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date: 19 August 2019

Abstract and Keywords

The Dead Sea Scrolls have undoubtedly provoked biblical scholarship into completely new ways of thinking about the manner in which the biblical literature originated and was transmitted, interpreted, and canonized. In the areas of text and canon, much has been learned, and a good deal of discussion generated; in respect of Hebrew linguistics, the nature and variety of Qumran Hebrew has also been much debated, though with rather less acknowledged impact on other aspects of biblical studies. This article first looks at Qumran evidence for the ‘Bible’ itself, relating to the emergence of a scriptural canon and the textual characteristics of its components. It then considers the way in which the Qumran literature ‘extends’ scripture through rewriting and interpretation, and the broader issues raised by the Scrolls about the nature and function of the Jewish scriptures.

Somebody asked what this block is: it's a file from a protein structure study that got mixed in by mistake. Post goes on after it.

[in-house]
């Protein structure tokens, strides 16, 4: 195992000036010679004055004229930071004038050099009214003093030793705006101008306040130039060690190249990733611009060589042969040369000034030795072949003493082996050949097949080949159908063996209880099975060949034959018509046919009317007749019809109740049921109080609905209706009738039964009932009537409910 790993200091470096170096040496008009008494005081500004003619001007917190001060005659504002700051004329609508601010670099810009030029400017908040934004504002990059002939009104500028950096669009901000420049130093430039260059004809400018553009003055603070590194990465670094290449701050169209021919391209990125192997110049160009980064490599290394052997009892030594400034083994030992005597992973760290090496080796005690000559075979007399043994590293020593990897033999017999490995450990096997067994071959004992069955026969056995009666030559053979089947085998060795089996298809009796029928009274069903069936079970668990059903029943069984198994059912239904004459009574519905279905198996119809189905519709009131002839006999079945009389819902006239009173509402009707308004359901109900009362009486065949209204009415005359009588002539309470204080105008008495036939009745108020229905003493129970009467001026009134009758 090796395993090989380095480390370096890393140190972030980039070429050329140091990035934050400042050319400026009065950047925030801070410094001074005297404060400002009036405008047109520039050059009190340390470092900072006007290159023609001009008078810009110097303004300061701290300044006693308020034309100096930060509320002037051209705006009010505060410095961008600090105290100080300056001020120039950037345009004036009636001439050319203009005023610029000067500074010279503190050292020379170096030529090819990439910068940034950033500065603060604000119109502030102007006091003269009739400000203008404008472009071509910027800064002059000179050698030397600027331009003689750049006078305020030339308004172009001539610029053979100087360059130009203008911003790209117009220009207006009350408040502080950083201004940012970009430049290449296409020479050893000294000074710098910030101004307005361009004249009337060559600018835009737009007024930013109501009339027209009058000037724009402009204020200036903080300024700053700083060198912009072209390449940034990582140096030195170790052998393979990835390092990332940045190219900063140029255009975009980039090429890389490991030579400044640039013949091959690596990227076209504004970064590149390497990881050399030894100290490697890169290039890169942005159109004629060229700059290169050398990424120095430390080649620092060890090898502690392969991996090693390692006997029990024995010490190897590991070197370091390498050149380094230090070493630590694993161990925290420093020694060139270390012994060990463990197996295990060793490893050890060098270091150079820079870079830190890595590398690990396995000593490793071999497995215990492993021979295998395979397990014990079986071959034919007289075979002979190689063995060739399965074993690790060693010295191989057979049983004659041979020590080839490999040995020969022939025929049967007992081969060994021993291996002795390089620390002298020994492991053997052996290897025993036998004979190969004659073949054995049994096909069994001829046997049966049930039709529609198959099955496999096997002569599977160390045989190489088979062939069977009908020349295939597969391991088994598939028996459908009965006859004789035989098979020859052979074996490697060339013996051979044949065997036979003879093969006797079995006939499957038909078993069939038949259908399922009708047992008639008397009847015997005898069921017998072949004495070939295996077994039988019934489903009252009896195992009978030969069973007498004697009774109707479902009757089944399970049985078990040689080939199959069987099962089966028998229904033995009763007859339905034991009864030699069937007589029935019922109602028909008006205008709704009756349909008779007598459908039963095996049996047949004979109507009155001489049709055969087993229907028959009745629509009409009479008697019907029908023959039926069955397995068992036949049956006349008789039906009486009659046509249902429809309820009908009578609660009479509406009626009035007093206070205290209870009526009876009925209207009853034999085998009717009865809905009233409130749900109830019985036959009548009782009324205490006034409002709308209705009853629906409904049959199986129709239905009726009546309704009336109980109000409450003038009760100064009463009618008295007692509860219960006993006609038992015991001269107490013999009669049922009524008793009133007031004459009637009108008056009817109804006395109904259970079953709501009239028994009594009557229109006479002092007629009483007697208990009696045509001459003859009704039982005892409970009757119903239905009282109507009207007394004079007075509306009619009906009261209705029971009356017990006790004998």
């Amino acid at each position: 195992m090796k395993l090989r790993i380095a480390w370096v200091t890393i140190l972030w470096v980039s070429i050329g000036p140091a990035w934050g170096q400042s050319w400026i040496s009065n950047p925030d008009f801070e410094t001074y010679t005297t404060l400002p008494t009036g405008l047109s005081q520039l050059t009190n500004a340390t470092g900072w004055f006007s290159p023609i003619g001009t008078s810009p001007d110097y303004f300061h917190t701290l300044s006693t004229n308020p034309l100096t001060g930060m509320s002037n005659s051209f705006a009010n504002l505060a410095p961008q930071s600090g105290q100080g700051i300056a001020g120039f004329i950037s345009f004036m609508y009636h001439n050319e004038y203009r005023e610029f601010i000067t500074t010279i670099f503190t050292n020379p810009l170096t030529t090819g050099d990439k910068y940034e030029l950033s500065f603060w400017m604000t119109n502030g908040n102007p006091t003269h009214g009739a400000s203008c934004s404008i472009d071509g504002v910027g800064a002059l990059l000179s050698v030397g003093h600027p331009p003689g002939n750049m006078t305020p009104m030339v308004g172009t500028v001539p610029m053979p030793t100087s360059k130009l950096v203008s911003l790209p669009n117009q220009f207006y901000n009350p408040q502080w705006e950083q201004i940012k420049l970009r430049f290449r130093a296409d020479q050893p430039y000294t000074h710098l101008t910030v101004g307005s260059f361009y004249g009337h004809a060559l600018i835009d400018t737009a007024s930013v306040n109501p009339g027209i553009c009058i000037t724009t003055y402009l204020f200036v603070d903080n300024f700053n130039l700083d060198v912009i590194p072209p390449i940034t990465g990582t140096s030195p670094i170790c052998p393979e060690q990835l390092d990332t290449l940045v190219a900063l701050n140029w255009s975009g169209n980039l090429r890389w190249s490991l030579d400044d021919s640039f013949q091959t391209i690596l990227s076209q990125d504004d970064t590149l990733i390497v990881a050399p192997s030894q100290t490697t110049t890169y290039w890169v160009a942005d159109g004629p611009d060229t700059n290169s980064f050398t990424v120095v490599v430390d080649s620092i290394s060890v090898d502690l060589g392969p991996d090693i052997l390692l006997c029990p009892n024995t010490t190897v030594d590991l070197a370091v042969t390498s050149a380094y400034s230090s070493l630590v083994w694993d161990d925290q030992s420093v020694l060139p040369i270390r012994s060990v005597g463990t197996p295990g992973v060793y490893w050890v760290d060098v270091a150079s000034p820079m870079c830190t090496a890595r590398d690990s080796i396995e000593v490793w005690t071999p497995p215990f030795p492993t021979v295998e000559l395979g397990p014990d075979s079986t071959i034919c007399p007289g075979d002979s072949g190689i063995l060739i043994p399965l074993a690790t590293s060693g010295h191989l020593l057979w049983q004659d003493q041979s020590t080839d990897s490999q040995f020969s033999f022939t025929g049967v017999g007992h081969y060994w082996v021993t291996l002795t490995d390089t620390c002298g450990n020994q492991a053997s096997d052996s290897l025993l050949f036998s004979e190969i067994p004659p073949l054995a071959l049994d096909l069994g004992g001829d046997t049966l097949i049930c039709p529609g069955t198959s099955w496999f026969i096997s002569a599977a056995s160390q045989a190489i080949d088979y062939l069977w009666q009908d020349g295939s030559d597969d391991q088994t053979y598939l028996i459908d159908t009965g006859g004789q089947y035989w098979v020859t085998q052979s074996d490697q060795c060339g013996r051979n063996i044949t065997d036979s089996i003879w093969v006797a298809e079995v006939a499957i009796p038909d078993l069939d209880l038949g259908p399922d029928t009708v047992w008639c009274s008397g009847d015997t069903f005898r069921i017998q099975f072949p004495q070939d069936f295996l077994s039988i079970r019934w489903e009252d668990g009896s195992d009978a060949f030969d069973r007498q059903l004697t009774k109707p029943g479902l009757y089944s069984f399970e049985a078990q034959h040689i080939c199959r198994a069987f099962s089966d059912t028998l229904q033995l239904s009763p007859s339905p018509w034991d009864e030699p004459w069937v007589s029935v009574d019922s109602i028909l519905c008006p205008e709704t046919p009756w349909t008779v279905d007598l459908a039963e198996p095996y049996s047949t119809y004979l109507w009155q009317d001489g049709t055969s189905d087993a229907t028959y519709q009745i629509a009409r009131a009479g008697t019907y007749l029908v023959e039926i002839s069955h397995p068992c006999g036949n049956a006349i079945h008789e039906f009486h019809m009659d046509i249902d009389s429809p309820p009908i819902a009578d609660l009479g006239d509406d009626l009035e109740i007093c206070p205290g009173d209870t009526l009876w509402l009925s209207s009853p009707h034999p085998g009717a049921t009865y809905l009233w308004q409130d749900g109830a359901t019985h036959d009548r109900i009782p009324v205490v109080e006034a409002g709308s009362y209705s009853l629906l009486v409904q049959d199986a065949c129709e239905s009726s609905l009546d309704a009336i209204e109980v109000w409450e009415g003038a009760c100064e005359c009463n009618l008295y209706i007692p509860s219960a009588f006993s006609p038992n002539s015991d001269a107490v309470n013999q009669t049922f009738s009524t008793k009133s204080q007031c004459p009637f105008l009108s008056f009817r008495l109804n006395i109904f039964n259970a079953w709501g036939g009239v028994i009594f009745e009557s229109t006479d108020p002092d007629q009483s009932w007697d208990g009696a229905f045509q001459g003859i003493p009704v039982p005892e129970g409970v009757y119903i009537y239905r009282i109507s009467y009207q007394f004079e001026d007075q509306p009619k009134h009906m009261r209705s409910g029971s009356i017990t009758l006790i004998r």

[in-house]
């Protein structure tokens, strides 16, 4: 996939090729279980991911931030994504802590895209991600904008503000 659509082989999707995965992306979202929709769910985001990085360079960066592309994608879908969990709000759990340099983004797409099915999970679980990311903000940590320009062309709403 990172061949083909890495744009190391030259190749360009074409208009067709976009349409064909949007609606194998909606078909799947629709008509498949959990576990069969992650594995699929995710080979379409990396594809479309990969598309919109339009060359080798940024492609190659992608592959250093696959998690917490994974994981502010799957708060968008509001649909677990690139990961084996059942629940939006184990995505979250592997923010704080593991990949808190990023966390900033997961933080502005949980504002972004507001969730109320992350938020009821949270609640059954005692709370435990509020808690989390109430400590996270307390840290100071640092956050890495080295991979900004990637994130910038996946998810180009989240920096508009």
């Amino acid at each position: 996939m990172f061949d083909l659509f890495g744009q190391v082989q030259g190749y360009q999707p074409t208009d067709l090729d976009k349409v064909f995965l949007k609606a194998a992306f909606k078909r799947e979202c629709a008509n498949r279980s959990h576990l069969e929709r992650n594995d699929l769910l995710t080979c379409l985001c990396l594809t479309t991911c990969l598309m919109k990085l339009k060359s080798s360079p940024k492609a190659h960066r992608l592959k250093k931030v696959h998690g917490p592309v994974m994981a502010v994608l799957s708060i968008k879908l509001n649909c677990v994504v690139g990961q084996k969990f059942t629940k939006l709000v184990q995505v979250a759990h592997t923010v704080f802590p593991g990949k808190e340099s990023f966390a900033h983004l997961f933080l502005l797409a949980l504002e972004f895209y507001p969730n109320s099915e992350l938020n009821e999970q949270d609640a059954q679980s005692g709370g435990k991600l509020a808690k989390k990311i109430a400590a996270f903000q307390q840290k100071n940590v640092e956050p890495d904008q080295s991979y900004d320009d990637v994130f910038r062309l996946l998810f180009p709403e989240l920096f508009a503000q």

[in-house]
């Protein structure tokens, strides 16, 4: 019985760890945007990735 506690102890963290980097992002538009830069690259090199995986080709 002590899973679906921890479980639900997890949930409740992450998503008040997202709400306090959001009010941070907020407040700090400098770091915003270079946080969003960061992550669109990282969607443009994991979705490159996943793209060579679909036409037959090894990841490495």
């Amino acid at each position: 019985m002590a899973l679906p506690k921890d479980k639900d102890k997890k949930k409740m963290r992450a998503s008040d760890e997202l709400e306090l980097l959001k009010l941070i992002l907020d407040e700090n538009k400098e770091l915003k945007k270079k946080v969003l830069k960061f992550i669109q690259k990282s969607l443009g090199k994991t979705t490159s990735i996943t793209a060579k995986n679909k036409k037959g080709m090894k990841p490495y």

Keywords: Dead Sea Scrolls, biblical scholarship, biblical literature, Hebrew Bible, Jewish scripture

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